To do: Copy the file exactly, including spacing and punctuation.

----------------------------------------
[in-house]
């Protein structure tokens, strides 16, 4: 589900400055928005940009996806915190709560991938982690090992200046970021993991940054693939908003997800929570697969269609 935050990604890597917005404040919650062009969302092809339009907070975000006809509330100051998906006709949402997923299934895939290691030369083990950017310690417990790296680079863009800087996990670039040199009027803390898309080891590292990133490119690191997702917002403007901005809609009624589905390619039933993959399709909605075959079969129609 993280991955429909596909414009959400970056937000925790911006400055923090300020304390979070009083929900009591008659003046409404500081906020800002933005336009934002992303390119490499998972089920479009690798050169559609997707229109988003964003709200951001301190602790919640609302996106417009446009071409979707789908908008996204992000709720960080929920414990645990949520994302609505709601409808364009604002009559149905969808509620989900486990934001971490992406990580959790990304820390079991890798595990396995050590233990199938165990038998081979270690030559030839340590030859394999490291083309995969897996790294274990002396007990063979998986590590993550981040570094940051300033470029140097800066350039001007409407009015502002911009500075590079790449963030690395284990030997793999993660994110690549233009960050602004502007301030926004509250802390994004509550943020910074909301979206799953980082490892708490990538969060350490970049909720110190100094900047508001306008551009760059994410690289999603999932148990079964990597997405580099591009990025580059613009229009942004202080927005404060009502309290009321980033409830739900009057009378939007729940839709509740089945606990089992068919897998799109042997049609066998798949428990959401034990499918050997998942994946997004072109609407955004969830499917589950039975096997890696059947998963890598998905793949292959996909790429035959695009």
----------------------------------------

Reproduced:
[in-house]
């Protein structure tokens, strides 16, 4: 589900400055928005940009996806915190709560991938982690090992200046970021993991940054693939908003997800929570697969269609 935050990604890597917005404040919650062009969302092809339009907070975000006809509330100051998906006709949402997923299934895939290691030369083990950017310690417990790296680079863009800087996990670039040199009027803390898309080891590292990133490119690191997702917002403007901005809609009624589905390619039933993959399709909605075959079969129609 993280991955429909596909414009959400970056937000925790911006400055923090300020304390979070009083929900009591008659003046409404500081906020800002933005336009934002992303390119490499998972089920479009690798050169559609997707229109988003964003709200951001301190602790919640609302996106417009446009071409979707789908908008996204992000709720960080929920414990645990949520994302609505709601409808364009604002009559149905969808509620989900486990934001971490992406990580959790990304820390079991890798595990396995050590233990199938165990038998081979270690030559030839340590030859394999490291083309995969897996790294274990002396007990063979998986590590993550981040570094940051300033470029140097800066350039001007409407009015502002911009500075590079790449963030690395284990030997793999993660994110690549233009960050602004502007301030926004509250802390994004509550943020910074909301979206799953980082490892708490990538969060350490970049909720110190100094900047508001306008551009760059994410690289999603999932148990079964990597997405580099591009990025580059613009229009942004202080927005404060009502309290009321980033409830739900009057009378939007729940839709509740089945606990089992068919897998799109042997049609066998798949428990959401034990499918050997998942994946997004072109609407955004969830499917589950039975096997890696059947998963890598998905793949292959996909790429035959695009």